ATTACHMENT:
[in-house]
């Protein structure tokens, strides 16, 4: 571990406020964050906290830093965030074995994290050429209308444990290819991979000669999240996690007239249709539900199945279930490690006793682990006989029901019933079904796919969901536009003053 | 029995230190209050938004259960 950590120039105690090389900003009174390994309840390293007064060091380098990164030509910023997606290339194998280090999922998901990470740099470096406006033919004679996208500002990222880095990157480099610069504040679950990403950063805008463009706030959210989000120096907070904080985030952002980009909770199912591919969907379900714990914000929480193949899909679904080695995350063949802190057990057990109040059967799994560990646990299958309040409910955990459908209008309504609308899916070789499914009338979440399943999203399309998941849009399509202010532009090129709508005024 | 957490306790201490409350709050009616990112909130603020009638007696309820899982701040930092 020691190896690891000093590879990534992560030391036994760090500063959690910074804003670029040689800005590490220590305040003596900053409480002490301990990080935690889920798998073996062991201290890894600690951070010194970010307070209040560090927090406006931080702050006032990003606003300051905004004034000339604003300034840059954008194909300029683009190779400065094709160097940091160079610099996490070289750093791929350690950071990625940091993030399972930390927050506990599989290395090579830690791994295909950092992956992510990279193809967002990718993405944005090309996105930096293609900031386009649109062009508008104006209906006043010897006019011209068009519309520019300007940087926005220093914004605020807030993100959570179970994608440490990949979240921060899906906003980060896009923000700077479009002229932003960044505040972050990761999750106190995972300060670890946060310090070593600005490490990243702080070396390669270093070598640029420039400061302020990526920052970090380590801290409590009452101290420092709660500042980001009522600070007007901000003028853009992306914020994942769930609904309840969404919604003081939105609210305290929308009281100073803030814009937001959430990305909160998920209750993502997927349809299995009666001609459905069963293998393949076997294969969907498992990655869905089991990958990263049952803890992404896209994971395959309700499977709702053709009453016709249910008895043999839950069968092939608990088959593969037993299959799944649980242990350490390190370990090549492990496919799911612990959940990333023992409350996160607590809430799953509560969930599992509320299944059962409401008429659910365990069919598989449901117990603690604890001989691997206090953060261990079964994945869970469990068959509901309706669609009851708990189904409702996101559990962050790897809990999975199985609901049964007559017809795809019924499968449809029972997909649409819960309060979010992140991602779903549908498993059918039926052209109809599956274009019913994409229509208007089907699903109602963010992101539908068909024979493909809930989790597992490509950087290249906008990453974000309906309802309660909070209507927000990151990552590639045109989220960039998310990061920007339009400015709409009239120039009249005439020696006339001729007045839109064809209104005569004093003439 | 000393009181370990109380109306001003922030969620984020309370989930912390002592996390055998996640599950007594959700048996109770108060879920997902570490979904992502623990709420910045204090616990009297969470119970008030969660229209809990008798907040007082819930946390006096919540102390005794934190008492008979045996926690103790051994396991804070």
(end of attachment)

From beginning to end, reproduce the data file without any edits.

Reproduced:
[in-house]
């Protein structure tokens, strides 16, 4: 571990406020964050906290830093965030074995994290050429209308444990290819991979000669999240996690007239249709539900199945279930490690006793682990006989029901019933079904796919969901536009003053 | 029995230190209050938004259960 950590120039105690090389900003009174390994309840390293007064060091380098990164030509910023997606290339194998280090999922998901990470740099470096406006033919004679996208500002990222880095990157480099610069504040679950990403950063805008463009706030959210989000120096907070904080985030952002980009909770199912591919969907379900714990914000929480193949899909679904080695995350063949802190057990057990109040059967799994560990646990299958309040409910955990459908209008309504609308899916070789499914009338979440399943999203399309998941849009399509202010532009090129709508005024 | 957490306790201490409350709050009616990112909130603020009638007696309820899982701040930092 020691190896690891000093590879990534992560030391036994760090500063959690910074804003670029040689800005590490220590305040003596900053409480002490301990990080935690889920798998073996062991201290890894600690951070010194970010307070209040560090927090406006931080702050006032990003606003300051905004004034000339604003300034840059954008194909300029683009190779400065094709160097940091160079610099996490070289750093791929350690950071990625940091993030399972930390927050506990599989290395090579830690791994295909950092992956992510990279193809967002990718993405944005090309996105930096293609900031386009649109062009508008104006209906006043010897006019011209068009519309520019300007940087926005220093914004605020807030993100959570179970994608440490990949979240921060899906906003980060896009923000700077479009002229932003960044505040972050990761999750106190995972300060670890946060310090070593600005490490990243702080070396390669270093070598640029420039400061302020990526920052970090380590801290409590009452101290420092709660500042980001009522600070007007901000003028853009992306914020994942769930609904309840969404919604003081939105609210305290929308009281100073803030814009937001959430990305909160998920209750993502997927349809299995009666001609459905069963293998393949076997294969969907498992990655869905089991990958990263049952803890992404896209994971395959309700499977709702053709009453016709249910008895043999839950069968092939608990088959593969037993299959799944649980242990350490390190370990090549492990496919799911612990959940990333023992409350996160607590809430799953509560969930599992509320299944059962409401008429659910365990069919598989449901117990603690604890001989691997206090953060261990079964994945869970469990068959509901309706669609009851708990189904409702996101559990962050790897809990999975199985609901049964007559017809795809019924499968449809029972997909649409819960309060979010992140991602779903549908498993059918039926052209109809599956274009019913994409229509208007089907699903109602963010992101539908068909024979493909809930989790597992490509950087290249906008990453974000309906309802309660909070209507927000990151990552590639045109989220960039998310990061920007339009400015709409009239120039009249005439020696006339001729007045839109064809209104005569004093003439 | 000393009181370990109380109306001003922030969620984020309370989930912390002592996390055998996640599950007594959700048996109770108060879920997902570490979904992502623990709420910045204090616990009297969470119970008030969660229209809990008798907040007082819930946390006096919540102390005794934190008492008979045996926690103790051994396991804070």